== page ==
Canberra’s supply has fallen below 50 per cent of full capacity, but in Western Australia, Perth’s storage has been closer to 15 per cent during the past three dry seasons. Water restrictions have become part of city life, a reminder that we live in the driest continent on earth. Those on ‘town water’ must make concessions, but the resolve of country folk has been sorely tried. Those relying on ephemeral surface water have faced gut-wrenching decisions; to tough it out, to buy water, to go into debt. Losing the family home and investments in stock are financially and emotionally devastating. Images of land gripped by drought are impossible to forget. Trees brown and pasture turns to dust. The bones of the earth emerge from the scorched ground just as the skeletons of drought victims are revealed. Withered flesh and hide recede along with the memory and hope of rain.

Hogg uses the figure’s facial expression in Dry to depict the drought experience: the ill temper, the dispirited resignation and the waiting. The parched and distressed surfaces of the piece reflect the harsh physical conditions, while the tattered knees suggest the financial hardships affecting people in drought. Growing up in country Western Australia and relying on rain has marked Hogg with a respect for country, for water and its value. It develops with years of rationing, watching with one eye for rain, while the other measures the level of water in the tank. The Dry figure stands over the precious supply, protecting and endeavouring to control what little is left and conscious that water is the critical element needed to sustain life. Looking closely, the figure’s toes are spread as if desperately trying to hold on, betraying a dogged determination. A glaze on the surface around the feet suggests the last skerrick of moisture. Water consciousness is indivisible from the concept that water storage is finite. Every effort is made to delaying the inevitable: the amount of water for washing is reduced to a minimum and it is frugally reused; automatic systems supply plants and animals at need and plumbing is scrupulously maintained. But without rain to replenish supplies, the cup will eventually run dry. The drain began as a symbol of Hogg’s concern about water wastage, but has evolved into a stylised and conceptual base. In her artist statement she writes, “I am consciously aware that here in Canberra, I too water the garden and flush the loo with some of the best drinking water in Australia. The water and land-management practices colonists brought to Australia were developed in the rich well-watered soils and defined seasons of Britain and Europe.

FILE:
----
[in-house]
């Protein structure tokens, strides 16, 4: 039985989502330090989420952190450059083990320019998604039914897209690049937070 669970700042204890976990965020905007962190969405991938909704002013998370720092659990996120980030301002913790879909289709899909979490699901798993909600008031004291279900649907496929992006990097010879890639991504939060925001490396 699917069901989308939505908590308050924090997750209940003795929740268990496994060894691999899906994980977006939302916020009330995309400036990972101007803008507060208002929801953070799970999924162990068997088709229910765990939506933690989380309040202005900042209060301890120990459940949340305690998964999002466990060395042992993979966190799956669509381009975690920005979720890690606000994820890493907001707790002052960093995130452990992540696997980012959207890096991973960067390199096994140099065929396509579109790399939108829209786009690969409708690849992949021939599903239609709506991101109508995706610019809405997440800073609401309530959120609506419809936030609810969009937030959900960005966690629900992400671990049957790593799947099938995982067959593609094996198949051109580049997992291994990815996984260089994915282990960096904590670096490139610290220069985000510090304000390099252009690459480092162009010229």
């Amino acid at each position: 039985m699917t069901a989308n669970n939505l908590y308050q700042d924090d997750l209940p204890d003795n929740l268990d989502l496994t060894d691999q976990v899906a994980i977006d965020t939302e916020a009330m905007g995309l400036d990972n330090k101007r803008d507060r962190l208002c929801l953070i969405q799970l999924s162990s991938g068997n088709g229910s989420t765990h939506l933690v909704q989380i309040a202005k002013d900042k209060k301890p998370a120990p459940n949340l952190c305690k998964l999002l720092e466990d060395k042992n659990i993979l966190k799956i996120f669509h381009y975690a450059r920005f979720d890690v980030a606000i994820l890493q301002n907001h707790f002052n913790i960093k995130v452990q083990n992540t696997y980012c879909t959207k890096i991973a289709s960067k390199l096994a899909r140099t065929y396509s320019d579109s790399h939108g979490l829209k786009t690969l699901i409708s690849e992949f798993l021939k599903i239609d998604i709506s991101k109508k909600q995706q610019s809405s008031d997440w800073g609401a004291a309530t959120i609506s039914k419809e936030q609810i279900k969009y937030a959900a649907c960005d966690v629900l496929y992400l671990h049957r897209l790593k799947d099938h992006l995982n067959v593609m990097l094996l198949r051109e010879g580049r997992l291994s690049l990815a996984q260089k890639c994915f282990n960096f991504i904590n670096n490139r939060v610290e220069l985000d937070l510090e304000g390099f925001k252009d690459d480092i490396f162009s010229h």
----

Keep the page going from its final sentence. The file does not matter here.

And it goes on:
Hogg writes, “The lack of water in this arid ancient land drove the early explorers to carry their boats across its saucer-like expanses in search of their inland sea, They travelled with green eyes, not believing that rivers never reach the sea, that years of no rain was the norm, not knowing the subtle counterflow of salt. Their green watery memories of full reservoirs continue to fill our psyche today ...” Water sharing is, and always has been, a hot political issue. The controlling impulse and anger, expressed by Hogg in Dry, can be read in broader terms, in relation to disputes over water rights. Historically, they have threatened national unity in Australia. A paradigm shift in water management practices occurred when irrigation was privileged over river navigation and transport. A series of agreements between the states have aimed to guarantee equitable diversions of water from the Murray Darling River system, but pressures for water resource development to keep pace with the demands of consumers are increasing. Today we face another similarly historic management choice: to maintain environmental flows or create aridity, irrevocably altering the country we know. The challenge is to create new levels of water consciousness and accountability.